Gateway Tunnel project: Expect more construction announcements in coming months

GDC head Kolluri: 3 other parts of project currently are in procurement

Kris Kolluri, the CEO of the Gateway Development Commission, admitted he could breathe a little easier after the first construction contract of the Hudson Tunnel project — the biggest civil project in any of our lifetimes — was approved by the GDC board.

“There is a huge sense of relief,” he said. “These agreements are incredibly complex — there are so many moving parts.”

The same can be said for the project itself.

The board approved the work that will be done on the Tonnelle Avenue project — the literal beginning of the tunnel on the New Jersey side — now, it’s time for the next steps of what is a nine-part project.

The good news: Four of the remaining eight projects will be going in the next 15 months, or by Jan. 1, 2025, Kolluri said.

One of the projects, for the concrete casing, could be started by the end of 2023. The three others — the Hudson River ground stabilization, the Palisades Tunnel and the Manhattan Tunnel — are currently in the procurement process.

All this action from a project that seemingly has been stalled for a generation.

The approval Monday of Conti Civil LLC to handle construction services for the $28.5 million Tonnelle Avenue Overhead Bridge and Utility Relocation Project in North Bergen has given the entire project a kick-start, Kolluri said.

“To be able to say we’re finally going from concept to reality after all these years is incredible,” he said. “It builds confidence in the project, it builds confidence in the agency and it builds confidence that we can once again move projects that have been long stalled.

“This is exactly the momentum that we sought to achieve a year and four months ago, when I started.”

The other piece of good news Monday was the announcement that the GDC will work with the Port Authority of New York and New Jersey on much of the project.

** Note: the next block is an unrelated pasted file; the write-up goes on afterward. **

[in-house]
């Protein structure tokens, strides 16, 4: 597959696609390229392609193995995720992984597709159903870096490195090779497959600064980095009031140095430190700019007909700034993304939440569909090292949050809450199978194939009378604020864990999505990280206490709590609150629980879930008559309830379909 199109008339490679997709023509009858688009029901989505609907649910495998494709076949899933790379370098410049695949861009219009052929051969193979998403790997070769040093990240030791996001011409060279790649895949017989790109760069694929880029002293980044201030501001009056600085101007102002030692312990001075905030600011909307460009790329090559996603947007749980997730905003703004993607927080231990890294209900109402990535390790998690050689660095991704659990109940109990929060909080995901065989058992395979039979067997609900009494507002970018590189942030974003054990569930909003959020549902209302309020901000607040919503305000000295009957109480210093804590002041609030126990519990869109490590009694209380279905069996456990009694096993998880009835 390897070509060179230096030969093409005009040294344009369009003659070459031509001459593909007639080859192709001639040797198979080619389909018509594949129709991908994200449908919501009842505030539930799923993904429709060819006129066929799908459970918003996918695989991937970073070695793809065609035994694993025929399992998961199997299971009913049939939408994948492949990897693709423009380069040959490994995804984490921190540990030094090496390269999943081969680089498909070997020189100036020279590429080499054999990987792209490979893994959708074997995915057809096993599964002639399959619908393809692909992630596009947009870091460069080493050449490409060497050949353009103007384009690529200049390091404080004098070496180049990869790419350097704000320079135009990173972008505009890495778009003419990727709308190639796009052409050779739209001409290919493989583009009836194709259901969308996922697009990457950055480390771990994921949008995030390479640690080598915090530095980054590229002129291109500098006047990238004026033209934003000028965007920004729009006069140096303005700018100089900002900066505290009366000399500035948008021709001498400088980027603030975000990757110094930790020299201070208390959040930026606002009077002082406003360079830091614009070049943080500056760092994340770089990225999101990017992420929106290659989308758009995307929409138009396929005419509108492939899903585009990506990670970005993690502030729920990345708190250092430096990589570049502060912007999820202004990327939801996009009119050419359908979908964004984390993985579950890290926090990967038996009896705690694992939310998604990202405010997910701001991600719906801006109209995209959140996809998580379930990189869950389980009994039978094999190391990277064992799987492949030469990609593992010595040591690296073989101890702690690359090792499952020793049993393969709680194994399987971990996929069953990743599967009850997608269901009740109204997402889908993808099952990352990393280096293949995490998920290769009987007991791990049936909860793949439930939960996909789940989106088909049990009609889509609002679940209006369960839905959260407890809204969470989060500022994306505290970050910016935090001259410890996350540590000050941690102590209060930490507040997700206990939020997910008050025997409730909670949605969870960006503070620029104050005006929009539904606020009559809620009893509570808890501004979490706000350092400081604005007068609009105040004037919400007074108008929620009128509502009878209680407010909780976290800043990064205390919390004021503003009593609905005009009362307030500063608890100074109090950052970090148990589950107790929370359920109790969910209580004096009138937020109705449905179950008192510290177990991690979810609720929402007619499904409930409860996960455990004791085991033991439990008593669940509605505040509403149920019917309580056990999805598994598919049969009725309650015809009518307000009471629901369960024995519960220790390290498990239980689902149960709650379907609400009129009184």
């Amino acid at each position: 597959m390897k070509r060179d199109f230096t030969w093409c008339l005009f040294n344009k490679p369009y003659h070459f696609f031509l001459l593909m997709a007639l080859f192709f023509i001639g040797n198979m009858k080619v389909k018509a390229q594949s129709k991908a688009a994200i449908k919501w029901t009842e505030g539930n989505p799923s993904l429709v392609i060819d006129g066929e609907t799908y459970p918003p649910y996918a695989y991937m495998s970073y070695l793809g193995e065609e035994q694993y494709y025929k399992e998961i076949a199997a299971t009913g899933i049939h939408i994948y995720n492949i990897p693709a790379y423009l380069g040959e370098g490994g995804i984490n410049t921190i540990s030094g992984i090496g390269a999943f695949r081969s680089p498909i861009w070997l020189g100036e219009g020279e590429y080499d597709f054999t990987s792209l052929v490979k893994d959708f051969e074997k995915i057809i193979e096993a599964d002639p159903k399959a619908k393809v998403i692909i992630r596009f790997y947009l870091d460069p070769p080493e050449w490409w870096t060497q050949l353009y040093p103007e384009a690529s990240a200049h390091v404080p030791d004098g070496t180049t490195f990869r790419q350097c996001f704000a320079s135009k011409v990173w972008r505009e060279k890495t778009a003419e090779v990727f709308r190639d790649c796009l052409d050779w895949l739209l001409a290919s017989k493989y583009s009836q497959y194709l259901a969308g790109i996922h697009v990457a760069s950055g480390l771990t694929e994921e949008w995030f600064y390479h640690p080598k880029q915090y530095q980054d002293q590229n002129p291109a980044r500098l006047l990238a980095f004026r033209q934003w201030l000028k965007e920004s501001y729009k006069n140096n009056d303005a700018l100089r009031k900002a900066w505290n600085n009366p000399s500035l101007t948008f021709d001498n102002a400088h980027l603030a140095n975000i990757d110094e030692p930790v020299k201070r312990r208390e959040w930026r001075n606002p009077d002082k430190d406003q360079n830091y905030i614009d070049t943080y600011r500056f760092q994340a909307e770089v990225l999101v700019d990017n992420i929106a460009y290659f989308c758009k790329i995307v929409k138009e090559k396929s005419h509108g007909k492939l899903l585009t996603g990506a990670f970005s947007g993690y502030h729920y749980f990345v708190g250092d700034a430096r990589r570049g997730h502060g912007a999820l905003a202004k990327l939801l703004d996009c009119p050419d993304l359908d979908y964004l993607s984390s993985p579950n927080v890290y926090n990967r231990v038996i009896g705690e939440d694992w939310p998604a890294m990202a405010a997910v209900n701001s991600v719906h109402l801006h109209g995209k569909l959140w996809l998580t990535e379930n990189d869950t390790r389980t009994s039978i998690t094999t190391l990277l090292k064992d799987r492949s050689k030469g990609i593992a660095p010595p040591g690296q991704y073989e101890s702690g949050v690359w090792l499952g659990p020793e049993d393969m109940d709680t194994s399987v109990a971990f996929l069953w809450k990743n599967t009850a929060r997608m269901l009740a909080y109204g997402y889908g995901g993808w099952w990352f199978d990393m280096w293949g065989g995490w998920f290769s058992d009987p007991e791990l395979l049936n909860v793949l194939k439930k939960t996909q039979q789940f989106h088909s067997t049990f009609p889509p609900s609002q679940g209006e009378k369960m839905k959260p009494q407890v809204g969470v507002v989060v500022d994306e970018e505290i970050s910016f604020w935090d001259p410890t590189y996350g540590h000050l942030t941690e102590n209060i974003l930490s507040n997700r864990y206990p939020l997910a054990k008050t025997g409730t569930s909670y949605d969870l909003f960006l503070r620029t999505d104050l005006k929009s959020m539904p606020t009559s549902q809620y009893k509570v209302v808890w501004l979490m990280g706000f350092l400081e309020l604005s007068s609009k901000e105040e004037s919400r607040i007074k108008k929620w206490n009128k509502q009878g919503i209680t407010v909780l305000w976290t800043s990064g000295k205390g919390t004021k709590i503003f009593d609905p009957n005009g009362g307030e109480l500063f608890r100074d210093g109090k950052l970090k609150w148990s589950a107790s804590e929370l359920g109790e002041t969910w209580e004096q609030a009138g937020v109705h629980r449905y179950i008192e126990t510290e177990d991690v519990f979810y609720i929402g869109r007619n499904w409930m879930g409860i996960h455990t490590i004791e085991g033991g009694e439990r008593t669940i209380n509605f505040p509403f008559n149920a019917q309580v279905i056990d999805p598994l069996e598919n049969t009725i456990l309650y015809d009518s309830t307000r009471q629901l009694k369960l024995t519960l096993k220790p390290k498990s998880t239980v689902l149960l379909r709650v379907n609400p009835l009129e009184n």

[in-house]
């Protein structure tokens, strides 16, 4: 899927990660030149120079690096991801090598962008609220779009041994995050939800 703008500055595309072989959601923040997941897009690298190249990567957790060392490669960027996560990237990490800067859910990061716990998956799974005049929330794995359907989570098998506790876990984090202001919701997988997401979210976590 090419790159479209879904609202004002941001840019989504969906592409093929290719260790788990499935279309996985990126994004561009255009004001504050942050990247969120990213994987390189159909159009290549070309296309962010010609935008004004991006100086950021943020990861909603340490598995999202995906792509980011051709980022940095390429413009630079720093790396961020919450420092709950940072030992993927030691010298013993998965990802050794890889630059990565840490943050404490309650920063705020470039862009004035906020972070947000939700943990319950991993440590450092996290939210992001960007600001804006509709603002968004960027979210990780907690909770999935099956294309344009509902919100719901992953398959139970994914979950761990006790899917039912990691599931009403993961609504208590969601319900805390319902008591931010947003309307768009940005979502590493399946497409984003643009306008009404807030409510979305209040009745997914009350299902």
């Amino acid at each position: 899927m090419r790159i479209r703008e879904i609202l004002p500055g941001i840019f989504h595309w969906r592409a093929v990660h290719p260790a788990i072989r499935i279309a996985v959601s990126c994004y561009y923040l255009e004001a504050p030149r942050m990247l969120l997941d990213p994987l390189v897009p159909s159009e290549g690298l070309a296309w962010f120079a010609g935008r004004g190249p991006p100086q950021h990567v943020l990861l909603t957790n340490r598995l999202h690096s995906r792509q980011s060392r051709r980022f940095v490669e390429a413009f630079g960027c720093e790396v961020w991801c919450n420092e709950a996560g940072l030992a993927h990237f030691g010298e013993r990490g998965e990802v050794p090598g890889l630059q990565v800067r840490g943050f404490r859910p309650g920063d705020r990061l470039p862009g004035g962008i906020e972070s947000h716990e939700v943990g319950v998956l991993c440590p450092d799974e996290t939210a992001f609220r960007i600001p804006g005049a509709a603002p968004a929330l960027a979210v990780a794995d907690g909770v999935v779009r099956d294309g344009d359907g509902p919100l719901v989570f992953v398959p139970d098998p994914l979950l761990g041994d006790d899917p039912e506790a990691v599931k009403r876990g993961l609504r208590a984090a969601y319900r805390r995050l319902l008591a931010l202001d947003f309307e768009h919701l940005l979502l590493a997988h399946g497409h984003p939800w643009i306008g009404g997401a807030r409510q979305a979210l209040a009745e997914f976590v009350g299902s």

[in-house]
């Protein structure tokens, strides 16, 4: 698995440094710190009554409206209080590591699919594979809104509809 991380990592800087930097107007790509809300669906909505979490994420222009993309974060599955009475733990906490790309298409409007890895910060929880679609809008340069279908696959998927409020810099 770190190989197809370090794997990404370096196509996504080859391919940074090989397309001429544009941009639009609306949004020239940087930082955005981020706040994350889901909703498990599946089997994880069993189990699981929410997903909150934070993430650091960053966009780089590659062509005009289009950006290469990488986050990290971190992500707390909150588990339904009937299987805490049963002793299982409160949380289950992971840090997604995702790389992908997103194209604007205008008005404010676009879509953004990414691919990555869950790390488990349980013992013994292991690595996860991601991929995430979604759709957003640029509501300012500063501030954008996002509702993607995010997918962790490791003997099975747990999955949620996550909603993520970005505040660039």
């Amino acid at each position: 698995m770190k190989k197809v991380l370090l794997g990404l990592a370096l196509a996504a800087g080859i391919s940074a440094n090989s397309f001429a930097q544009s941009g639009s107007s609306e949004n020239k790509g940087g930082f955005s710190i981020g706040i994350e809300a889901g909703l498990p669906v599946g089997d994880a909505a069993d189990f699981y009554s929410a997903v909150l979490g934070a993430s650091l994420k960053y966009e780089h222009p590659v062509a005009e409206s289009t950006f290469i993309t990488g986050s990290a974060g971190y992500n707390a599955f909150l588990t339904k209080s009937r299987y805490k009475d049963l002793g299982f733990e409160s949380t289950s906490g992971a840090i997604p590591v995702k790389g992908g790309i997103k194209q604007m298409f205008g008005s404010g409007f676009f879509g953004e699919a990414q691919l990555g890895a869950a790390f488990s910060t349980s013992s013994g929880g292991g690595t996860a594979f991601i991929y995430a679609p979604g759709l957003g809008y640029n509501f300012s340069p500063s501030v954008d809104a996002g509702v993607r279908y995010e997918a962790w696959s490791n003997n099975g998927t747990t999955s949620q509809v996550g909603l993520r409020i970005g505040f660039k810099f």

“They will provide technical service construction management services,” Kolluri said. “These are aspects of the project that we value a lot and are needed to make this work. Together, we can deliver a project on cost and on schedule. That is ultimately the objective of this.”

Of course, Kolluri said the greatest partners on the project have been the leadership on both sides of the river.

“Projects like these don’t come to fruition without total collaboration and coordination by the two governors, by the other elected officials and, of course, the president,” he said. “It is being entirely driven in the most coordinated, cooperative fashion that I have ever seen in my career.”

It’s a career that could be capped in 2035, when Kolluri expects the Hudson River Tunnel project will be finished. The thought of that is both exhilarating and overwhelming.

“This is a massive undertaking,” Kolluri said. “There’s a reason a heavy rail tunnel has not built under the Hudson in 113 years. It’s very hard to do. It is incredibly complex. And there is a high-dollar value attached to it.

“So, we have to plan slowly, act fast and act in a way that will deliver project within a budget and a schedule.”